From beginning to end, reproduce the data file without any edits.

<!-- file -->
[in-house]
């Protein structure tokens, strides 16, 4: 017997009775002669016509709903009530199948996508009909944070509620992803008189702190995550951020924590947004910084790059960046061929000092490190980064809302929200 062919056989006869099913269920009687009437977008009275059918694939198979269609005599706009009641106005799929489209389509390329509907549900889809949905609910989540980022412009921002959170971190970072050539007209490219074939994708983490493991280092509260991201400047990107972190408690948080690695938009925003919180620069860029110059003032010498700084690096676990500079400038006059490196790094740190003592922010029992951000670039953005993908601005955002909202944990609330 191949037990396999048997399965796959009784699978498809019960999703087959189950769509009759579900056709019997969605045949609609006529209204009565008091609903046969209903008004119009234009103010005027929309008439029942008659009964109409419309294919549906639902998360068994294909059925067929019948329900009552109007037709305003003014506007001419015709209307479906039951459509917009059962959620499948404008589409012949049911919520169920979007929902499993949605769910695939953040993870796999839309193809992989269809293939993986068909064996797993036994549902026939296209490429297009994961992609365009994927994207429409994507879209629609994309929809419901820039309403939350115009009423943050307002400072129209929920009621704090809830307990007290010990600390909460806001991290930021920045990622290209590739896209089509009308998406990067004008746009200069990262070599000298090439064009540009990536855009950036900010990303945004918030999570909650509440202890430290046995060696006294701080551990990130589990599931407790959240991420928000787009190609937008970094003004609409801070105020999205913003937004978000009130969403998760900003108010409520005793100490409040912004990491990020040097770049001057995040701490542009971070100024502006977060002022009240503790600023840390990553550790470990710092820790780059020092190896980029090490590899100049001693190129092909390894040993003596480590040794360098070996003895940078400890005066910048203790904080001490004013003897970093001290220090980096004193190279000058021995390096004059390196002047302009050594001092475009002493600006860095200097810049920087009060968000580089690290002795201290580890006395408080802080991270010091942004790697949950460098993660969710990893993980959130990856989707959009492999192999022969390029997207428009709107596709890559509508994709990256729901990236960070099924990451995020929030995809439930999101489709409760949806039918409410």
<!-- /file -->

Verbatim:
[in-house]
């Protein structure tokens, strides 16, 4: 017997009775002669016509709903009530199948996508009909944070509620992803008189702190995550951020924590947004910084790059960046061929000092490190980064809302929200 062919056989006869099913269920009687009437977008009275059918694939198979269609005599706009009641106005799929489209389509390329509907549900889809949905609910989540980022412009921002959170971190970072050539007209490219074939994708983490493991280092509260991201400047990107972190408690948080690695938009925003919180620069860029110059003032010498700084690096676990500079400038006059490196790094740190003592922010029992951000670039953005993908601005955002909202944990609330 191949037990396999048997399965796959009784699978498809019960999703087959189950769509009759579900056709019997969605045949609609006529209204009565008091609903046969209903008004119009234009103010005027929309008439029942008659009964109409419309294919549906639902998360068994294909059925067929019948329900009552109007037709305003003014506007001419015709209307479906039951459509917009059962959620499948404008589409012949049911919520169920979007929902499993949605769910695939953040993870796999839309193809992989269809293939993986068909064996797993036994549902026939296209490429297009994961992609365009994927994207429409994507879209629609994309929809419901820039309403939350115009009423943050307002400072129209929920009621704090809830307990007290010990600390909460806001991290930021920045990622290209590739896209089509009308998406990067004008746009200069990262070599000298090439064009540009990536855009950036900010990303945004918030999570909650509440202890430290046995060696006294701080551990990130589990599931407790959240991420928000787009190609937008970094003004609409801070105020999205913003937004978000009130969403998760900003108010409520005793100490409040912004990491990020040097770049001057995040701490542009971070100024502006977060002022009240503790600023840390990553550790470990710092820790780059020092190896980029090490590899100049001693190129092909390894040993003596480590040794360098070996003895940078400890005066910048203790904080001490004013003897970093001290220090980096004193190279000058021995390096004059390196002047302009050594001092475009002493600006860095200097810049920087009060968000580089690290002795201290580890006395408080802080991270010091942004790697949950460098993660969710990893993980959130990856989707959009492999192999022969390029997207428009709107596709890559509508994709990256729901990236960070099924990451995020929030995809439930999101489709409760949806039918409410």